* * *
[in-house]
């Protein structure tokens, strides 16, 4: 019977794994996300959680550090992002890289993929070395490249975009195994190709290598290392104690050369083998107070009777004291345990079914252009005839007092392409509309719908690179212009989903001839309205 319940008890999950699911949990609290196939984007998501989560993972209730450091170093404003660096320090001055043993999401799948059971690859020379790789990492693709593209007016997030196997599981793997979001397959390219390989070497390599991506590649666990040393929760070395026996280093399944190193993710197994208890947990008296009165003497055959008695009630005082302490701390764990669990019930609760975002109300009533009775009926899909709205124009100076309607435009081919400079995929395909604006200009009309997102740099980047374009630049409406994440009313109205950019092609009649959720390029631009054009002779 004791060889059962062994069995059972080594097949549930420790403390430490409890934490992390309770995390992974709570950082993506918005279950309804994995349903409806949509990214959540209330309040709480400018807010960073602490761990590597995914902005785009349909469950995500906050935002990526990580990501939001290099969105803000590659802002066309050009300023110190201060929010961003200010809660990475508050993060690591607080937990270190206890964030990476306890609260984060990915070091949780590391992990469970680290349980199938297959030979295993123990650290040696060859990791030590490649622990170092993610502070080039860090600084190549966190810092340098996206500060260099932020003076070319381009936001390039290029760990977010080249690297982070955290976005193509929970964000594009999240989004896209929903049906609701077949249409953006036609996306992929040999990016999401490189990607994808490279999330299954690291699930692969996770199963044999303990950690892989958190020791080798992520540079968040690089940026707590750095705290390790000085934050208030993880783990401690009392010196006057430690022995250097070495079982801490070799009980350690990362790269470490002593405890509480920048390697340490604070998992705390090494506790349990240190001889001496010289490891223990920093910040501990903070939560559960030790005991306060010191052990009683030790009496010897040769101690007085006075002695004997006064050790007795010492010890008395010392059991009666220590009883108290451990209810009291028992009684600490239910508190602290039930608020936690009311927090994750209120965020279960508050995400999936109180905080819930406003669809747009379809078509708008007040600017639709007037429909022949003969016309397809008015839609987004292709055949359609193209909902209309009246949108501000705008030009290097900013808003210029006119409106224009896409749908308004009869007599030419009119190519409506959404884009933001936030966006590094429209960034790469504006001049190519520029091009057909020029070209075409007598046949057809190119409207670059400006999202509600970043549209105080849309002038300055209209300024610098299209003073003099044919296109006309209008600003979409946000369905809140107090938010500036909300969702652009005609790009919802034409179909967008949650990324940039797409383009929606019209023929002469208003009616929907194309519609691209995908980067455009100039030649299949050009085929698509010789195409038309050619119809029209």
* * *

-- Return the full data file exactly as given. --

[in-house]
């Protein structure tokens, strides 16, 4: 019977794994996300959680550090992002890289993929070395490249975009195994190709290598290392104690050369083998107070009777004291345990079914252009005839007092392409509309719908690179212009989903001839309205 319940008890999950699911949990609290196939984007998501989560993972209730450091170093404003660096320090001055043993999401799948059971690859020379790789990492693709593209007016997030196997599981793997979001397959390219390989070497390599991506590649666990040393929760070395026996280093399944190193993710197994208890947990008296009165003497055959008695009630005082302490701390764990669990019930609760975002109300009533009775009926899909709205124009100076309607435009081919400079995929395909604006200009009309997102740099980047374009630049409406994440009313109205950019092609009649959720390029631009054009002779 004791060889059962062994069995059972080594097949549930420790403390430490409890934490992390309770995390992974709570950082993506918005279950309804994995349903409806949509990214959540209330309040709480400018807010960073602490761990590597995914902005785009349909469950995500906050935002990526990580990501939001290099969105803000590659802002066309050009300023110190201060929010961003200010809660990475508050993060690591607080937990270190206890964030990476306890609260984060990915070091949780590391992990469970680290349980199938297959030979295993123990650290040696060859990791030590490649622990170092993610502070080039860090600084190549966190810092340098996206500060260099932020003076070319381009936001390039290029760990977010080249690297982070955290976005193509929970964000594009999240989004896209929903049906609701077949249409953006036609996306992929040999990016999401490189990607994808490279999330299954690291699930692969996770199963044999303990950690892989958190020791080798992520540079968040690089940026707590750095705290390790000085934050208030993880783990401690009392010196006057430690022995250097070495079982801490070799009980350690990362790269470490002593405890509480920048390697340490604070998992705390090494506790349990240190001889001496010289490891223990920093910040501990903070939560559960030790005991306060010191052990009683030790009496010897040769101690007085006075002695004997006064050790007795010492010890008395010392059991009666220590009883108290451990209810009291028992009684600490239910508190602290039930608020936690009311927090994750209120965020279960508050995400999936109180905080819930406003669809747009379809078509708008007040600017639709007037429909022949003969016309397809008015839609987004292709055949359609193209909902209309009246949108501000705008030009290097900013808003210029006119409106224009896409749908308004009869007599030419009119190519409506959404884009933001936030966006590094429209960034790469504006001049190519520029091009057909020029070209075409007598046949057809190119409207670059400006999202509600970043549209105080849309002038300055209209300024610098299209003073003099044919296109006309209008600003979409946000369905809140107090938010500036909300969702652009005609790009919802034409179909967008949650990324940039797409383009929606019209023929002469208003009616929907194309519609691209995908980067455009100039030649299949050009085929698509010789195409038309050619119809029209």